Ad Rant: The new Sun-Maid Girl's raisins are growing

Goodness, the raisins are growing mighty big in the sunny fields of California these days!

The execs at Sun-Maid are proud that their raisins contain "nothing but grapes and sunshine." But the new animated version of the Sun-Maid Girl in the company's TV ads sports some decidedly unnatural (and perhaps surgically enhanced) additives as well.

Even though the picture on the Sun-Maid raisin snack box hasn't changed since 1970, the busty new animated version has undergone an extreme makeover. The grape-picking maiden now looks more like a Barbie Doll in Amish attire.

The Sun-Maid Girl with her raven-colored curls and red bonnet was based on Lorraine Collett Petersen, who was discovered, legend has it, drying her long curly locks in her backyard in Fresno. (How they discovered her in the backyard like that, fresh from washing her hair, we leave to your imagination.) Sun-Maid liked the image of Lorraine because it seemed to embody what their raisins were all about: simple and all-natural, a product of California's bounteous land and sunshine.

Looking at the bounteous new Sun-Maid Girl, "simple" and "all-natural" are not the first words that come to mind. Instead, I think "breast augmentation" and "fake." Nothing but grapes, sunshine ... and a surgeon's scalpel.

I also think "Julia Roberts." And when I look more closely at the bonnet, I start to think "Dr. Seuss." But I do not think that this creature sprang ready-made from the land and the sun.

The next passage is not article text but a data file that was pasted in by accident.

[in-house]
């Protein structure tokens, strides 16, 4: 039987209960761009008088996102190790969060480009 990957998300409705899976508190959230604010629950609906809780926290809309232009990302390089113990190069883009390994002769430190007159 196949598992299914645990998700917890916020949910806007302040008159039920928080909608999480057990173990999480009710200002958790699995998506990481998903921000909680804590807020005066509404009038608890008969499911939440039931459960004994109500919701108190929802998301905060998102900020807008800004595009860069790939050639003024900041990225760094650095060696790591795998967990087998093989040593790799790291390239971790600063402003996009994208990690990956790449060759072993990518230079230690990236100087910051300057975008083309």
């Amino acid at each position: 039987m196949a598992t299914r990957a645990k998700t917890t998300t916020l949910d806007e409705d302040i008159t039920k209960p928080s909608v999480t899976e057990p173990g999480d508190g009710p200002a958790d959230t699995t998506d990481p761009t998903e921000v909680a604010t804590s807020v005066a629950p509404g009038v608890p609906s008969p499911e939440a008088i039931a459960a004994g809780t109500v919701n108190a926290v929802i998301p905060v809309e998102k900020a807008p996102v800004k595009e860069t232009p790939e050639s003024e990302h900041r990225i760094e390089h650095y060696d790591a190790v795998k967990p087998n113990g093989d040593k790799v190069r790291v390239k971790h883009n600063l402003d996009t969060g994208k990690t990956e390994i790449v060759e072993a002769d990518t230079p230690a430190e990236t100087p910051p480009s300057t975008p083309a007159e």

This bosomy version of the Sun-Maid Girl first appeared in 2007, courtesy of the designers at Synthespian Studios, who in 1993 updated the Columbia Pictures torch lady to look something like Annette Bening. They are also the folks who brought us the animated Rocket the Wonder Dog and the possessed Sarah in Exorcist: The Beginning, to give you an idea of how comparatively tame their Sun-Maid Girl turned out.


Sun-Maid is notoriously protective of its old-fashioned image. Their message has stayed the same, and the image of the sweet, seemingly virginal Sun-Maid Girl has adorned their snack boxes consistently since 1915, with only three makeovers in nearly 100 years. (The last one was in 1970.) They keep "the treasured original watercolor painting" of the maid with the basket of grapes in a place that's safer than Fort Knox: "a concrete vault at Sun-Maid's headquarters in Kingsburg, California."

This new Amish Barbie is fun, but she's an inconsistent choice for the company. Sure, advertising has to keep up with the times. In her three makeovers, the Sun-Maid Girl has received gradual face lifts, so this is not her first bout with virtual cosmetic surgery. It just seems odd when the company insists that the Sun-Maid Girl "has always stayed true to the original image of Lorraine Collett that has been trusted and cherished by consumers around the world for generations."

Here's a picture of Lorraine, who died in 1983:



I wonder what she'd think today.

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